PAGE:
Why plastic cards aren’t going away in mobile payment future

The rise of mobile wallets and in-store payments was once thought to be a way to lessen our dependence on payment cards. Instead, we’re seeing signs that the venerable plastic card isn’t getting relegated to the sidelines anytime soon.

In fact, it’s becoming a prominent component in some mobile and digital payment systems, which had hoped to make them obsolete. It comes down to the race to be available everywhere, which could help determine who the early winners and losers are in this nascent market. It’s also a recognition that while next-generation payment methods like near field communication (NFC) are emerging, there’s still a lot of mileage to be gained from using familiar cards that work anywhere.

Discover becomes a card enabler

PayPalPayPal (s ebay) in August signed a deal with Discover Financial Services (s dfs) that will allow its users starting next year to make payments with a pre-paid card at Discover’s 7 million locations in the U.S. PayPal is also tapping Discover’s payment network to enable people to pay at point-of-sale terminals by entering in their phone number and a PIN.

More recently, Discover has reportedly signed a similar deal with Google (s goog), which is supposedly creating a Google Wallet card that will accompany its mobile and digital wallet application.

The idea is to allow Google Wallet transactions to happen at many more real-world locations that don’t support NFC, a short-range wireless technology that Google Wallet has relied on for the last year. Google Wallet has been previously been hamstrung by limitations around NFC, such as a lack of support from Verizon (s vz), AT&T (s t)and T-Mobile because of the operators’ competing Isis product, and slow progress with banks that didn’t want to load up their cards directly on to Google Wallet.

Shift to digital wallets

Google Wallet CardThe moves by PayPal and Google show both companies are also part of a larger shift as both companies frame their payment systems as digital or cloud wallets, not mobile wallets.

As PayPal’s spokesman Anuj Nayar wrote last month, PayPal doesn’t want to be thought of as a provider of mobile wallets, but rather digital wallets that are independent of any one technology. Google seems to be getting that message too after reportedly rethinking its mobile payment strategy in the spring. It launched a cloud-based approach for Google Wallet in August and is close to finishing Google Wallet 2.0, which will be able to utilize NFC for some but not all payments, said Google vice president of wallet and payments Osama Bedier at the Money 2020 conference last month.

By emphasizing cloud payment platforms, the companies can show that payments manifest themselves in a number of ways, from online transactions to in-store payments using NFC, barcodes, phone numbers and PINs as well as a plastic card attached to the account.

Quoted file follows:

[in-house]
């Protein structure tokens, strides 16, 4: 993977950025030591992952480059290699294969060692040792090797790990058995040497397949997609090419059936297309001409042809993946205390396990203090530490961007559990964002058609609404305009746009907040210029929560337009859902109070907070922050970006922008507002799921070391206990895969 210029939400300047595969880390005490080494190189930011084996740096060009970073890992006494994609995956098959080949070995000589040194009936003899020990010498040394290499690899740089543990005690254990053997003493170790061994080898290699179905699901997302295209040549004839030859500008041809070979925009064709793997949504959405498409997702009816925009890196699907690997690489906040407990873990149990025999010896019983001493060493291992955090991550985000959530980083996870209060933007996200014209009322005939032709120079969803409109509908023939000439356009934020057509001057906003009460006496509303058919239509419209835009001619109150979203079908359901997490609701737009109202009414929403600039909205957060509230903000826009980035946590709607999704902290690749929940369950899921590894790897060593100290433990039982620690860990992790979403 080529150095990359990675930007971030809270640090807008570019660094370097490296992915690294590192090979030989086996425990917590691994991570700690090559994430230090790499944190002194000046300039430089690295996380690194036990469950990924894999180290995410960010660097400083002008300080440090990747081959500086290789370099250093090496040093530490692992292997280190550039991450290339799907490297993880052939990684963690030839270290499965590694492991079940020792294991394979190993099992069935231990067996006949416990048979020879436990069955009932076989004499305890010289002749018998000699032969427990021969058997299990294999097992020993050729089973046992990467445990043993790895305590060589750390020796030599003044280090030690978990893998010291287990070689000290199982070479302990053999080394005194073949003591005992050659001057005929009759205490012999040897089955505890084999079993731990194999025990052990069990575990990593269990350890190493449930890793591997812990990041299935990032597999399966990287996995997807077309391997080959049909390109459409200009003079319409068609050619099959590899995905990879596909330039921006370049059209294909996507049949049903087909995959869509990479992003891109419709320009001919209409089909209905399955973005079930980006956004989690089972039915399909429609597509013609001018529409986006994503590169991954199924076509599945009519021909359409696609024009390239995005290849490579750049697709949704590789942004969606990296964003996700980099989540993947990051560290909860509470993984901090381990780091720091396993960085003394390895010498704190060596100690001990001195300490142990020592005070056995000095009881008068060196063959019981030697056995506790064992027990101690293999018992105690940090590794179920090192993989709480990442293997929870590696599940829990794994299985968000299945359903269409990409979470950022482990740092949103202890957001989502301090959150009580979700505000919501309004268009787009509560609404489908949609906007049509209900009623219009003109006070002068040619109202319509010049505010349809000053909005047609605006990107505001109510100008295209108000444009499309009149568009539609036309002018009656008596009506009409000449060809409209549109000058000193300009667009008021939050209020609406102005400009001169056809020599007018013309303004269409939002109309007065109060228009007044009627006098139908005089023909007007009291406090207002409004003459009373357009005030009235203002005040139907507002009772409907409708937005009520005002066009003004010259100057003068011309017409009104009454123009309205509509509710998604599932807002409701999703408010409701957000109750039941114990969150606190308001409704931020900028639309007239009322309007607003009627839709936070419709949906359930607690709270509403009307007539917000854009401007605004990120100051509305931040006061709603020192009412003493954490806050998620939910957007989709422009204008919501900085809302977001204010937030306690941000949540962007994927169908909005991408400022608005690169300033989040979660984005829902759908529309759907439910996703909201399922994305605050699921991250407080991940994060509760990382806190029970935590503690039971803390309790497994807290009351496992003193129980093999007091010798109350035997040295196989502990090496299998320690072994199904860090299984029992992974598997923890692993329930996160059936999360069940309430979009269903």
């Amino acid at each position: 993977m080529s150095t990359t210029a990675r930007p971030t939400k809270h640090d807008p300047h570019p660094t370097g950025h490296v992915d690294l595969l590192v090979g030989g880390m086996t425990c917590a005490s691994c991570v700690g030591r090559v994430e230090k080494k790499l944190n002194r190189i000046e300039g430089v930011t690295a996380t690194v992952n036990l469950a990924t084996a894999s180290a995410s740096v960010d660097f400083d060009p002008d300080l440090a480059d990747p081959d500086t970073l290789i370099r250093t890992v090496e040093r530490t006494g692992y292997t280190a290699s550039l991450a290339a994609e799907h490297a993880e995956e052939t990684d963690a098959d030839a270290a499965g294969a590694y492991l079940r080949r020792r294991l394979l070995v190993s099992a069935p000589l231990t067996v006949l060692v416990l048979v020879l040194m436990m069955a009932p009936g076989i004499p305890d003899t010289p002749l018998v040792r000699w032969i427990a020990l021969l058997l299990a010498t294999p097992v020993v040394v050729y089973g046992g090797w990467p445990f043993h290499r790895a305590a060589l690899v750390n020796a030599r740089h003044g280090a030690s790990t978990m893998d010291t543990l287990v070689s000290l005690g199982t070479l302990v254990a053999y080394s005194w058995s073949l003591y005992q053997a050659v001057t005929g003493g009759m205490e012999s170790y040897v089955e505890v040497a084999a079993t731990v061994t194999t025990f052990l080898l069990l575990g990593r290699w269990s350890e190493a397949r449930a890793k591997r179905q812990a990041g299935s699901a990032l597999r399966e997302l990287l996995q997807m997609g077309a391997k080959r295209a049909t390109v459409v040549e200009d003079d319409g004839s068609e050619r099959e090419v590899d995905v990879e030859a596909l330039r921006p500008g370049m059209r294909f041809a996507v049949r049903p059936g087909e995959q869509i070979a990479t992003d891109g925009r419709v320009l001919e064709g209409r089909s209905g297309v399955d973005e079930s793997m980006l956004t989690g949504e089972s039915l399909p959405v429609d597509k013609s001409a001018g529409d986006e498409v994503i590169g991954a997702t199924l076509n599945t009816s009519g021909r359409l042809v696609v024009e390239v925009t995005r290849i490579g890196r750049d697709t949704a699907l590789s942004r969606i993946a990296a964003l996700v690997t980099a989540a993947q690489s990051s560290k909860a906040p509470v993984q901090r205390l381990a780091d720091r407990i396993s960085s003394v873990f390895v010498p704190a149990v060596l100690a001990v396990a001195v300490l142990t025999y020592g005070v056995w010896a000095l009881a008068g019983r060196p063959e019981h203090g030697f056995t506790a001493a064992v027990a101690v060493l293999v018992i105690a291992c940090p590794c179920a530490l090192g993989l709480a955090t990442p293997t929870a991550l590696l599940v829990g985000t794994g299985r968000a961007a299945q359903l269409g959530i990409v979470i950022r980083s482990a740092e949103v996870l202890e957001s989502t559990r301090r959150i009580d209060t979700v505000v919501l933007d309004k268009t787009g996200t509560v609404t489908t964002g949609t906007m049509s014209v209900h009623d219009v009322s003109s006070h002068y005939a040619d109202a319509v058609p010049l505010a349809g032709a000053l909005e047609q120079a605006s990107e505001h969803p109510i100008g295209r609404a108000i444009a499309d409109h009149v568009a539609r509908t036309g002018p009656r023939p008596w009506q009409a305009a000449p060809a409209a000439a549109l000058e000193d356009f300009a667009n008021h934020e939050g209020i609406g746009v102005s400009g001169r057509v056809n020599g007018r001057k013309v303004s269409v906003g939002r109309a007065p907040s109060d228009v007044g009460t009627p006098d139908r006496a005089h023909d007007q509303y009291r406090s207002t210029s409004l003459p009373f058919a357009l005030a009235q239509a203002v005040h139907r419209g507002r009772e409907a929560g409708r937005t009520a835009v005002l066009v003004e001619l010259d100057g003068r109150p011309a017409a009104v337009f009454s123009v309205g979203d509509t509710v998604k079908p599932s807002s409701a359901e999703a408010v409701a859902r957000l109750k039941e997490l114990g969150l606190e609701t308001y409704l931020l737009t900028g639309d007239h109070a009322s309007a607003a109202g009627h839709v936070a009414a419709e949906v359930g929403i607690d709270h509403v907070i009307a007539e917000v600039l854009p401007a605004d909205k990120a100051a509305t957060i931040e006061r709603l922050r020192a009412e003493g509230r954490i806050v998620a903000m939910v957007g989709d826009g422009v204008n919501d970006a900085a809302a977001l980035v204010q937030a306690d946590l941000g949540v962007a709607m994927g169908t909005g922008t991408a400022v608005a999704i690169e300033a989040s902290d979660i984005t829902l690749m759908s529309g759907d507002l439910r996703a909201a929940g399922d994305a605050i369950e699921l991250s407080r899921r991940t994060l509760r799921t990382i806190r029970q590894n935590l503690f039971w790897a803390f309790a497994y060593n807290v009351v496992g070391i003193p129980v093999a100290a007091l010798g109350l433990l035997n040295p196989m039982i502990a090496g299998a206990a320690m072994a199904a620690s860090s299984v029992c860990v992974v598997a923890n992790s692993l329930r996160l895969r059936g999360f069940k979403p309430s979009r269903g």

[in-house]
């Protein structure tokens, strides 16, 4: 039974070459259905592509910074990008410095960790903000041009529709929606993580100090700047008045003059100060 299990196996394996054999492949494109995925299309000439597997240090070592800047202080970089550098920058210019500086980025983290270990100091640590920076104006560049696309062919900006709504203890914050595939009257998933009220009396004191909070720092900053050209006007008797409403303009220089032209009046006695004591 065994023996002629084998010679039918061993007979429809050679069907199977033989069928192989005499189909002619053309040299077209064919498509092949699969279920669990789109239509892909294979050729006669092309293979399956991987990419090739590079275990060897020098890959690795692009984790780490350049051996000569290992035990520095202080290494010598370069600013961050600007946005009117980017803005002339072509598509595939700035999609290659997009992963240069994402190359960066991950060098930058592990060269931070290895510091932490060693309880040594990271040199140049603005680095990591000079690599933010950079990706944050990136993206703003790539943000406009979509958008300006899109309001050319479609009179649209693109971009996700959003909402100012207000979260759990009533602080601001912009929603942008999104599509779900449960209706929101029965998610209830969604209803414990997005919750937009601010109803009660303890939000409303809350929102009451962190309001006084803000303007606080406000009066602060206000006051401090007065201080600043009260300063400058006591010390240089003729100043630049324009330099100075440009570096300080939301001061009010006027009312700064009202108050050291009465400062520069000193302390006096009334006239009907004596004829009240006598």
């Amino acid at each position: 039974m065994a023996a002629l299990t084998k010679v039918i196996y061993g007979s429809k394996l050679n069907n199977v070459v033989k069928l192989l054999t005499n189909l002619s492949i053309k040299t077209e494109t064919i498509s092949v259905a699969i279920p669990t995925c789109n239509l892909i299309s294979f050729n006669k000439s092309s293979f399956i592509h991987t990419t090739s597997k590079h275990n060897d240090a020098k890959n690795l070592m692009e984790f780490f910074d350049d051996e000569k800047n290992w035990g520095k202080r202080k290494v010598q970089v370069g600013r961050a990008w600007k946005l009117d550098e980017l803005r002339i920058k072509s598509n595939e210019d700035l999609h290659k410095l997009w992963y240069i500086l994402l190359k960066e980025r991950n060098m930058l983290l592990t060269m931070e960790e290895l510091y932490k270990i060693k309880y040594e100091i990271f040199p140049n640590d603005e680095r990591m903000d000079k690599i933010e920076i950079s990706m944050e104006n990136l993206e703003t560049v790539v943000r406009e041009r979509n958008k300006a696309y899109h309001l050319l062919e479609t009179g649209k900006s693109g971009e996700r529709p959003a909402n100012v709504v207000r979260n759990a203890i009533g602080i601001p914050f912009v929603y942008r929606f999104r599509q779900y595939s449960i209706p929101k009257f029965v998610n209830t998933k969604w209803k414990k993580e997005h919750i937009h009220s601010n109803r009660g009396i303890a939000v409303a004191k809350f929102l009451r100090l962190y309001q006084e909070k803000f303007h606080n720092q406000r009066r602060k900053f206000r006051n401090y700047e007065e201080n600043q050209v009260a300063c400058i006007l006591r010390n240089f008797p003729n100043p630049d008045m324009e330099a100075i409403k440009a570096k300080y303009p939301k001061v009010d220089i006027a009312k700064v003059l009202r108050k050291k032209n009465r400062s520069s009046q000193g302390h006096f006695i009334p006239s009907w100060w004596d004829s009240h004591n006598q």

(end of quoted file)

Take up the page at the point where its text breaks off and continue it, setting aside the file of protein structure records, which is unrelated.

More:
These cards are not just replacements for credit and debit cards. They can be funded from multiple payment sources and can handle personal offers and discounts. But the real benefit is how they can help their companies overcome the fragmented landcape of mobile payments. With so many systems available, but all with limited reach, there’s no tool available currently that promises ubiquitous acceptance. Increasingly, competitors are realizing that a payment system that works everywhere, not just for early adopters but for mainstream consumers, has the inside track on in-store payments.

Cards aren’t ready for retirement

Jennifer Schulz, Global Head of eCommerce at Visa, told me that while Visa (s v) is also preparing to adopt NFC and other technologies to facilitate mobile payments as part of its V.me digital wallet, physical cards aren’t going anywhere. She said she’s not surprised to see PayPal and Google integrate with the cards, rather than try to retire them.

“As the market adopts more form factors, it takes a long time to move and transition. We think cards will absolutely will be a form factor that exists for a long time. Even though folks have leapfrogged that form factor and gone ahead to mobile, they’re ahead of where consumers are with adoption,” Schulz said.

But just because some players are turning to plastic to augment their payment systems doesn’t mean that credit and debit cards will enjoy any longer life or that NFC is dead, said David Talach, vice president of strategic partner development at point of sale equipment vendor VeriFone (s pay). Cards are just one way to expand payments now while waiting for other technologies and channels to mature.

“This is about smart companies making smart moves to use what exists today, quickly leverage that and bridge to mobile and NFC tomorrow,” he said.